Organ Scholar: 2013-2016
Course: BA Music (undergraduate three-year course)
From: Wiltshire – Godolphin School
Living in: Main College
Monday: This morning I do some organ practice to go through the music for Sunday and identify any problem areas. After lunch I have a conducting lesson with Paul Spicer, which proves to be extremely useful. We spend virtually the entire lesson on a psalm and some tricky responses, so I feel much better prepared for when I take the service next week. I then rush back for my analysis tute (tutorial), in which I discover all the things I could have put in my essay...
Tuesday: Today is fairly commitment free, so I’m able to get the reading done for my next history essay. We also have the delight of our weekly organ scholar’s meeting with Megan, our chaplain. These are always accompanied by coffee from the SCR and biscuits, as we discuss the previous and upcoming services, although it usually ends up turning into a general chat. Today we also discuss venues for the annual choir tour in the summer (this year to Vienna and Bratislava).
Wednesday: Today 8am seems to come round much too soon as I get up for our two hour 9am lecture for composition on New Music. This turns out to be worth the effort, as it is highly interesting, and serves as a stark contrast to the next lecture on Polyphony for Plainchant. My essay deadline is 5pm today, so the main task for the afternoon is to finish this. Inevitably the email is sent at 4.56; still it’s earlier than my friend who submits his at 4.58! This evening, I take advantage of lack of essay to go to a free chamber music concert in the Holywell Music Room.
Thursday: Thursdays are usually quite busy for me. The tutor in my hip-hop tute seems quite pleased with my essay (phew!) and we all get into a very in depth discussion about how the political situation has affected hip-hop in Cuba. This is followed by a psychology of music lecture, which proves very informative. 4.30 is choir practice where we look at music for the coming Sunday. We know the music fairly well so there is a jovial, light-hearted atmosphere. This is followed by the Eucharist service, in which I play a hymn on the piano. The service always has a lovely relaxed feel with student preachers. I then head off to the University Wind Orchestra rehearsal (in which I play the French horn) followed by a trip to G and Ds (an ice cream cafe) with friends from the orchestra on the way home.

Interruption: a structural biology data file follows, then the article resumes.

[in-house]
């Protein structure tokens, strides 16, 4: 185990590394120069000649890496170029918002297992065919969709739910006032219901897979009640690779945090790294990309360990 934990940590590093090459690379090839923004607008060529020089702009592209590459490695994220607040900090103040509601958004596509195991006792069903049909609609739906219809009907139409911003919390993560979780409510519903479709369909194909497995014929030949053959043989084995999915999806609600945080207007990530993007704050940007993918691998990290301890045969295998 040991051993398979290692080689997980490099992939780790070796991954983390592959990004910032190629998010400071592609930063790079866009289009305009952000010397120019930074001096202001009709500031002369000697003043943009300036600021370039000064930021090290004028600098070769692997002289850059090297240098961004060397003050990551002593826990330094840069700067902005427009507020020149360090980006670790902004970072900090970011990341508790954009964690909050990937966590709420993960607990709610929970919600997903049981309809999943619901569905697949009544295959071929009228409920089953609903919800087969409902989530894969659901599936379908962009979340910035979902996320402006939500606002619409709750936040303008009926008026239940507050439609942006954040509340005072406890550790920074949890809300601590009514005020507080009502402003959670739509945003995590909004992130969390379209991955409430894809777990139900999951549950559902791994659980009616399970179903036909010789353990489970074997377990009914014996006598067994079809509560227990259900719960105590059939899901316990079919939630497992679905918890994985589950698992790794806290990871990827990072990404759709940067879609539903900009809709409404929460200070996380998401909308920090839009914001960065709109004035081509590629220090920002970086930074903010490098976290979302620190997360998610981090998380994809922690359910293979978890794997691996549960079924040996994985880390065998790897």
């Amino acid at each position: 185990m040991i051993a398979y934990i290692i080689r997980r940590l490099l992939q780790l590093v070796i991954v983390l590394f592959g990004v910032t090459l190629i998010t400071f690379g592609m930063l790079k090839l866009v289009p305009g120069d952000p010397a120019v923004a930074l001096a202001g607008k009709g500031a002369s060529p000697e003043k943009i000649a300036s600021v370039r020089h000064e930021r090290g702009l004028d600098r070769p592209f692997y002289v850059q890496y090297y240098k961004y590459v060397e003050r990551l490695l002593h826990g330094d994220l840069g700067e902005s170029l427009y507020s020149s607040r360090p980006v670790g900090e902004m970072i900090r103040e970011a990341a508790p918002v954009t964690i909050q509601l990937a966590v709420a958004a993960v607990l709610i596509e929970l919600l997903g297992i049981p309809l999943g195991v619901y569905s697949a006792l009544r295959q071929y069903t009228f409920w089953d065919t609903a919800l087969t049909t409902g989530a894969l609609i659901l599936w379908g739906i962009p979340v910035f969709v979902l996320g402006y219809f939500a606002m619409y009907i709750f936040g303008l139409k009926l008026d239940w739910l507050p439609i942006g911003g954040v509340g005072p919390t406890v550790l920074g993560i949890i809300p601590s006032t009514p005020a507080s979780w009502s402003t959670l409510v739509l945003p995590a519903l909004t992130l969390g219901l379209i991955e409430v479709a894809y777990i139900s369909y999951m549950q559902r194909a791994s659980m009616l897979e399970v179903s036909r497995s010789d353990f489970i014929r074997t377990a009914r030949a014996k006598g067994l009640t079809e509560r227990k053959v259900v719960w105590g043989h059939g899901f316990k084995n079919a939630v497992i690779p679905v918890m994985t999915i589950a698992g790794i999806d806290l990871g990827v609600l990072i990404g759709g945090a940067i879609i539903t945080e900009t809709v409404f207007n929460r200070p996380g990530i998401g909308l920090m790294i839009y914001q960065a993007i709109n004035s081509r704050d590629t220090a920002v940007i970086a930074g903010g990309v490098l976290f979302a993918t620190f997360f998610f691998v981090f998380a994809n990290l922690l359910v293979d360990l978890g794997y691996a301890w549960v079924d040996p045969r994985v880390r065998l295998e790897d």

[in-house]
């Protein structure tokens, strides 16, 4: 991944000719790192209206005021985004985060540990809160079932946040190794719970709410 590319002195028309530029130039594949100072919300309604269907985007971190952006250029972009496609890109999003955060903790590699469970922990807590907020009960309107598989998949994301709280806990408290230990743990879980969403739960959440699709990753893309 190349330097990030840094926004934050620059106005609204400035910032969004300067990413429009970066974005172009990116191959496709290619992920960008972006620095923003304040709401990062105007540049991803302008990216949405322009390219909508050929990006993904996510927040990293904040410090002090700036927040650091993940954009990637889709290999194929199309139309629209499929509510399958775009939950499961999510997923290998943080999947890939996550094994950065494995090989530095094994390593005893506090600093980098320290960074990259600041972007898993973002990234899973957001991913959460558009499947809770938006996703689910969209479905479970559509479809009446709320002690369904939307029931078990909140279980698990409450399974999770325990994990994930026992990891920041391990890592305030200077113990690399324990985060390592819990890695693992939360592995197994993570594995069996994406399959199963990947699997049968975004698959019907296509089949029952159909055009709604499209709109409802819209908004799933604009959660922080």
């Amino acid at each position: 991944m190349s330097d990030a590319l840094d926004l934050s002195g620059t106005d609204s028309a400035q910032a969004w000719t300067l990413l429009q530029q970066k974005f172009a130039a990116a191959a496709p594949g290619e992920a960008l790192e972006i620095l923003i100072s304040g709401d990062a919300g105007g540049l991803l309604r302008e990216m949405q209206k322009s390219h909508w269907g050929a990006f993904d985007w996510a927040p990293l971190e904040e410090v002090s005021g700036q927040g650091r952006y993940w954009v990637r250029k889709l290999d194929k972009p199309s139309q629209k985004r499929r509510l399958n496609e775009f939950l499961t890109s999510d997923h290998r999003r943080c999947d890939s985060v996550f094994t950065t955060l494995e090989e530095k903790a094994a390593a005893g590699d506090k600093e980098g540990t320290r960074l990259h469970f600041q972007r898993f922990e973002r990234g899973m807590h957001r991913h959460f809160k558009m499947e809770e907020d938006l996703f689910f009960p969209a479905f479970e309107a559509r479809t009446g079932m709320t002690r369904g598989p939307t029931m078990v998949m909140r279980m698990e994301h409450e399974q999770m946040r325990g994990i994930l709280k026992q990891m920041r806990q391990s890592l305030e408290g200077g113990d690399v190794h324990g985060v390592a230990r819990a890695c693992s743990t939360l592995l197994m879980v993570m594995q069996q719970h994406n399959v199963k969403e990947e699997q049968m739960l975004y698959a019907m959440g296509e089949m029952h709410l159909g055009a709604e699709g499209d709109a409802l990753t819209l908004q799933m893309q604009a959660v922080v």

Friday: This morning I have to get up fairly early so that we can go and collect the timpani from the Music Faculty in preparation for the TSAF (Turl Street Arts Festival) opening concert tomorrow evening (which the Turl Street organ scholars organise/ conduct). This turns out to be a highly amusing and noisy task as we attempt to drag the trolley up St Aldate’s hill. This is followed by the weekly keyboard skills ritual (...), with the rest of the day then free to try and make some headway with my composition, and deal with the rather large pile of laundry that has appeared in my room. This evening I go to Formal Hall (a three course meal which scholars can attend for free on Wednesdays and Fridays, and which the choir can attend for free after services) which is good fun with rather nice food.
Saturday: Today is the day of the concert so a large proportion of the day seems to be taken up by the various choral and orchestral rehearsals, although I manage to squeeze some organ practice in between. The concert is a lovely chance for all three choirs to join up and sing different repertoire to evensong, and gives them the opportunity to sing with a high-quality orchestra. I enjoy the chance to play continuo and actually sing for once and James (my Senior Organ Scholar) has lots of fun conducting Bach’s Magnificat.
Sunday: For many, Sunday is the lazy day of the week, with a lie-in until brunch, but for me, the focus is Evensong. Rehearsals start at 4, with free choir tea and chocolate/ cake between the rehearsal and service itself. This is followed by sherry and free formal hall. James reads the grace. There is generally an attempt to read it as fast as possible without losing clarity. He narrowly beats his record of 17 seconds. Many decamp to the bar for pub quiz after Formal, but my friends watch a film in my room instead (one of the numerous advantages of being an organ scholar is you get one of the largest sets of rooms in college for all three years, which is extremely useful). It’s a good way to unwind after a busy day, and I now feel ready to face the week ahead.